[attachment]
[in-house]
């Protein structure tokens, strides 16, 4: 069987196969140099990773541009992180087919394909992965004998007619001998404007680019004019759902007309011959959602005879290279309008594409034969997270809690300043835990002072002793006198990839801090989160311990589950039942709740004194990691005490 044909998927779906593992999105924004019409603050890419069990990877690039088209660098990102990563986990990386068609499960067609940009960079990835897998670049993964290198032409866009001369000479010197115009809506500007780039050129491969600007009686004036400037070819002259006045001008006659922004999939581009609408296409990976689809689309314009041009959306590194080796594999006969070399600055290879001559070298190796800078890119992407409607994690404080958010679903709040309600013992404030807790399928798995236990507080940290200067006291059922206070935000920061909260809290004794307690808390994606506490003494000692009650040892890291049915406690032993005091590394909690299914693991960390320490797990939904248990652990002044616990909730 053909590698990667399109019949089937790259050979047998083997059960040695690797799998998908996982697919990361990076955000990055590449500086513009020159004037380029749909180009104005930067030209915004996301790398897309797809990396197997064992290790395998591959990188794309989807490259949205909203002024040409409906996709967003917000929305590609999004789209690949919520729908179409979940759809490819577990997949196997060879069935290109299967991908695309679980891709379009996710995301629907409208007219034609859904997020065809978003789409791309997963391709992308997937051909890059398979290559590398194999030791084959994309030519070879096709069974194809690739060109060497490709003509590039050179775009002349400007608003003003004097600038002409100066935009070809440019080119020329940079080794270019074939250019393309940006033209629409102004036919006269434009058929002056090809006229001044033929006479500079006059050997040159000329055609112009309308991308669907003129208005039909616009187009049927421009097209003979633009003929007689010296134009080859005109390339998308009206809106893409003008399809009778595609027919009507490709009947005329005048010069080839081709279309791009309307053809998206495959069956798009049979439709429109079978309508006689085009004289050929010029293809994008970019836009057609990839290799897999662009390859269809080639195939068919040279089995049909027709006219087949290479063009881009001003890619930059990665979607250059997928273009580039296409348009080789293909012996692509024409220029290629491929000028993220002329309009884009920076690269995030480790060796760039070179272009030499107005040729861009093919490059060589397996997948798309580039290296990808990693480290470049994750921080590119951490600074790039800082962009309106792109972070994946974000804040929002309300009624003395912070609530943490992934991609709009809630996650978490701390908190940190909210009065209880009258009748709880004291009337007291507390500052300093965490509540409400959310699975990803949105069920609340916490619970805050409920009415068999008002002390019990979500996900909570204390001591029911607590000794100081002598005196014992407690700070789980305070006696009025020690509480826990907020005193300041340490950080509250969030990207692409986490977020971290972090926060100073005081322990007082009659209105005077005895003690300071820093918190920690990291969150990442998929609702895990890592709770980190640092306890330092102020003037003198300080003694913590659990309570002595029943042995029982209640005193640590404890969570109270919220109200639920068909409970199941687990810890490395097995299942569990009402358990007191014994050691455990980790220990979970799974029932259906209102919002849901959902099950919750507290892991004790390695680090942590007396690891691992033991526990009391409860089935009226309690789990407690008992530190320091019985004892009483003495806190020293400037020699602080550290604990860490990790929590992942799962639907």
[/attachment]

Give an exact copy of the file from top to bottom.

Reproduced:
[in-house]
């Protein structure tokens, strides 16, 4: 069987196969140099990773541009992180087919394909992965004998007619001998404007680019004019759902007309011959959602005879290279309008594409034969997270809690300043835990002072002793006198990839801090989160311990589950039942709740004194990691005490 044909998927779906593992999105924004019409603050890419069990990877690039088209660098990102990563986990990386068609499960067609940009960079990835897998670049993964290198032409866009001369000479010197115009809506500007780039050129491969600007009686004036400037070819002259006045001008006659922004999939581009609408296409990976689809689309314009041009959306590194080796594999006969070399600055290879001559070298190796800078890119992407409607994690404080958010679903709040309600013992404030807790399928798995236990507080940290200067006291059922206070935000920061909260809290004794307690808390994606506490003494000692009650040892890291049915406690032993005091590394909690299914693991960390320490797990939904248990652990002044616990909730 053909590698990667399109019949089937790259050979047998083997059960040695690797799998998908996982697919990361990076955000990055590449500086513009020159004037380029749909180009104005930067030209915004996301790398897309797809990396197997064992290790395998591959990188794309989807490259949205909203002024040409409906996709967003917000929305590609999004789209690949919520729908179409979940759809490819577990997949196997060879069935290109299967991908695309679980891709379009996710995301629907409208007219034609859904997020065809978003789409791309997963391709992308997937051909890059398979290559590398194999030791084959994309030519070879096709069974194809690739060109060497490709003509590039050179775009002349400007608003003003004097600038002409100066935009070809440019080119020329940079080794270019074939250019393309940006033209629409102004036919006269434009058929002056090809006229001044033929006479500079006059050997040159000329055609112009309308991308669907003129208005039909616009187009049927421009097209003979633009003929007689010296134009080859005109390339998308009206809106893409003008399809009778595609027919009507490709009947005329005048010069080839081709279309791009309307053809998206495959069956798009049979439709429109079978309508006689085009004289050929010029293809994008970019836009057609990839290799897999662009390859269809080639195939068919040279089995049909027709006219087949290479063009881009001003890619930059990665979607250059997928273009580039296409348009080789293909012996692509024409220029290629491929000028993220002329309009884009920076690269995030480790060796760039070179272009030499107005040729861009093919490059060589397996997948798309580039290296990808990693480290470049994750921080590119951490600074790039800082962009309106792109972070994946974000804040929002309300009624003395912070609530943490992934991609709009809630996650978490701390908190940190909210009065209880009258009748709880004291009337007291507390500052300093965490509540409400959310699975990803949105069920609340916490619970805050409920009415068999008002002390019990979500996900909570204390001591029911607590000794100081002598005196014992407690700070789980305070006696009025020690509480826990907020005193300041340490950080509250969030990207692409986490977020971290972090926060100073005081322990007082009659209105005077005895003690300071820093918190920690990291969150990442998929609702895990890592709770980190640092306890330092102020003037003198300080003694913590659990309570002595029943042995029982209640005193640590404890969570109270919220109200639920068909409970199941687990810890490395097995299942569990009402358990007191014994050691455990980790220990979970799974029932259906209102919002849901959902099950919750507290892991004790390695680090942590007396690891691992033991526990009391409860089935009226309690789990407690008992530190320091019985004892009483003495806190020293400037020699602080550290604990860490990790929590992942799962639907």